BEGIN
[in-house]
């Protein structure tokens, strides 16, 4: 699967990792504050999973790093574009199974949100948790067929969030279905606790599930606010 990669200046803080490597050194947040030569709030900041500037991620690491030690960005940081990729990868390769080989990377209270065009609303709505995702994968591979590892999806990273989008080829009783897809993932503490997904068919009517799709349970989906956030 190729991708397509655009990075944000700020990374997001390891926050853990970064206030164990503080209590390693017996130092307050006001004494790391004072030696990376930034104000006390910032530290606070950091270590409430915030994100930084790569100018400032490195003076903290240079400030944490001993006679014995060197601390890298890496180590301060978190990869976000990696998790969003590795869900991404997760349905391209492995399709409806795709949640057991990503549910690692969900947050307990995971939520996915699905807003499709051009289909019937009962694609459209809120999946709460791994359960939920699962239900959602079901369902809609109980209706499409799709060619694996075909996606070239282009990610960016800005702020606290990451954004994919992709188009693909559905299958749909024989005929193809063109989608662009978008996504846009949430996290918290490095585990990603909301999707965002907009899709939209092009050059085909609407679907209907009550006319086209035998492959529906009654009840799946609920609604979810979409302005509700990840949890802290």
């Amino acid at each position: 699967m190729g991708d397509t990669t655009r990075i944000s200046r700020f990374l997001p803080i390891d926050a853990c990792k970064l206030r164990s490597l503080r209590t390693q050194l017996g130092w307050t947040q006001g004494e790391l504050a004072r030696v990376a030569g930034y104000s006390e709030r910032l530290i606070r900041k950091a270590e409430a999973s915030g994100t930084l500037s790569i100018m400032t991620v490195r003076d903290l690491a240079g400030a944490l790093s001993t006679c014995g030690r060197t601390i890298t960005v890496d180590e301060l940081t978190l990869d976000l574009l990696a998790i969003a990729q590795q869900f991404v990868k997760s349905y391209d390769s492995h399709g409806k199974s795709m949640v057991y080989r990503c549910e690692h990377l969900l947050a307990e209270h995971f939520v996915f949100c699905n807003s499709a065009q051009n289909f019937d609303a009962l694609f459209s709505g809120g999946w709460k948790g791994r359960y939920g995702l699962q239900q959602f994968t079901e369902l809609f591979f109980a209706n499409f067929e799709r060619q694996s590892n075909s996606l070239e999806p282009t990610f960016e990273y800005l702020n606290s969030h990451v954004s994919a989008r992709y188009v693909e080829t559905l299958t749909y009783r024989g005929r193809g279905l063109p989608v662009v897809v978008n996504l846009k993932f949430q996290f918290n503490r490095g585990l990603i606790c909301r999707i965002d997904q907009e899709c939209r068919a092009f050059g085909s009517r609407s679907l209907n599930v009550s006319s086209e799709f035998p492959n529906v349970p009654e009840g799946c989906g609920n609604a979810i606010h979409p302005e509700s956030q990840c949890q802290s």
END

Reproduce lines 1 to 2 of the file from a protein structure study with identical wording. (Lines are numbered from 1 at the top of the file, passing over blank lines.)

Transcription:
[in-house]
């Protein structure tokens, strides 16, 4: 699967990792504050999973790093574009199974949100948790067929969030279905606790599930606010 990669200046803080490597050194947040030569709030900041500037991620690491030690960005940081990729990868390769080989990377209270065009609303709505995702994968591979590892999806990273989008080829009783897809993932503490997904068919009517799709349970989906956030 190729991708397509655009990075944000700020990374997001390891926050853990970064206030164990503080209590390693017996130092307050006001004494790391004072030696990376930034104000006390910032530290606070950091270590409430915030994100930084790569100018400032490195003076903290240079400030944490001993006679014995060197601390890298890496180590301060978190990869976000990696998790969003590795869900991404997760349905391209492995399709409806795709949640057991990503549910690692969900947050307990995971939520996915699905807003499709051009289909019937009962694609459209809120999946709460791994359960939920699962239900959602079901369902809609109980209706499409799709060619694996075909996606070239282009990610960016800005702020606290990451954004994919992709188009693909559905299958749909024989005929193809063109989608662009978008996504846009949430996290918290490095585990990603909301999707965002907009899709939209092009050059085909609407679907209907009550006319086209035998492959529906009654009840799946609920609604979810979409302005509700990840949890802290």